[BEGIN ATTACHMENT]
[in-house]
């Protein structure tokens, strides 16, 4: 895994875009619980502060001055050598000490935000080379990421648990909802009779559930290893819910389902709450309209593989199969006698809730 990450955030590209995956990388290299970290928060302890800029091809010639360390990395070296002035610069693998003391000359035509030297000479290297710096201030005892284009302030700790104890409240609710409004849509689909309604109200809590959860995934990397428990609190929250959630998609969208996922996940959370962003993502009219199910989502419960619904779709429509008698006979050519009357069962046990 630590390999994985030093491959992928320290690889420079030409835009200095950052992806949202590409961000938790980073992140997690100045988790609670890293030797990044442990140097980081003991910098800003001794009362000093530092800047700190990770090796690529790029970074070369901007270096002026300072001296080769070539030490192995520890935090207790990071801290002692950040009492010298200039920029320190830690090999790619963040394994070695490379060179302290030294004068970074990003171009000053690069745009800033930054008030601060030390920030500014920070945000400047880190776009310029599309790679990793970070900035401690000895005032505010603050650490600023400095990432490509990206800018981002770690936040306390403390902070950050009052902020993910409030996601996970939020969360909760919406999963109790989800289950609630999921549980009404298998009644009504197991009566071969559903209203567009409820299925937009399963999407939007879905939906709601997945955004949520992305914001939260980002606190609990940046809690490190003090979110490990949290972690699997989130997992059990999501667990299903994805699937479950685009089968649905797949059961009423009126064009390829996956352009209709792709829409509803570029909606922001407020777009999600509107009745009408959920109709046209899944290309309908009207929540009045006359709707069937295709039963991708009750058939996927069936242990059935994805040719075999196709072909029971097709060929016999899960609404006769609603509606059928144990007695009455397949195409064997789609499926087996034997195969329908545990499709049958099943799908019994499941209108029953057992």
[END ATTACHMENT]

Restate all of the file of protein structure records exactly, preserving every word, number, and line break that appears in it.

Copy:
[in-house]
């Protein structure tokens, strides 16, 4: 895994875009619980502060001055050598000490935000080379990421648990909802009779559930290893819910389902709450309209593989199969006698809730 990450955030590209995956990388290299970290928060302890800029091809010639360390990395070296002035610069693998003391000359035509030297000479290297710096201030005892284009302030700790104890409240609710409004849509689909309604109200809590959860995934990397428990609190929250959630998609969208996922996940959370962003993502009219199910989502419960619904779709429509008698006979050519009357069962046990 630590390999994985030093491959992928320290690889420079030409835009200095950052992806949202590409961000938790980073992140997690100045988790609670890293030797990044442990140097980081003991910098800003001794009362000093530092800047700190990770090796690529790029970074070369901007270096002026300072001296080769070539030490192995520890935090207790990071801290002692950040009492010298200039920029320190830690090999790619963040394994070695490379060179302290030294004068970074990003171009000053690069745009800033930054008030601060030390920030500014920070945000400047880190776009310029599309790679990793970070900035401690000895005032505010603050650490600023400095990432490509990206800018981002770690936040306390403390902070950050009052902020993910409030996601996970939020969360909760919406999963109790989800289950609630999921549980009404298998009644009504197991009566071969559903209203567009409820299925937009399963999407939007879905939906709601997945955004949520992305914001939260980002606190609990940046809690490190003090979110490990949290972690699997989130997992059990999501667990299903994805699937479950685009089968649905797949059961009423009126064009390829996956352009209709792709829409509803570029909606922001407020777009999600509107009745009408959920109709046209899944290309309908009207929540009045006359709707069937295709039963991708009750058939996927069936242990059935994805040719075999196709072909029971097709060929016999899960609404006769609603509606059928144990007695009455397949195409064997789609499926087996034997195969329908545990499709049958099943799908019994499941209108029953057992």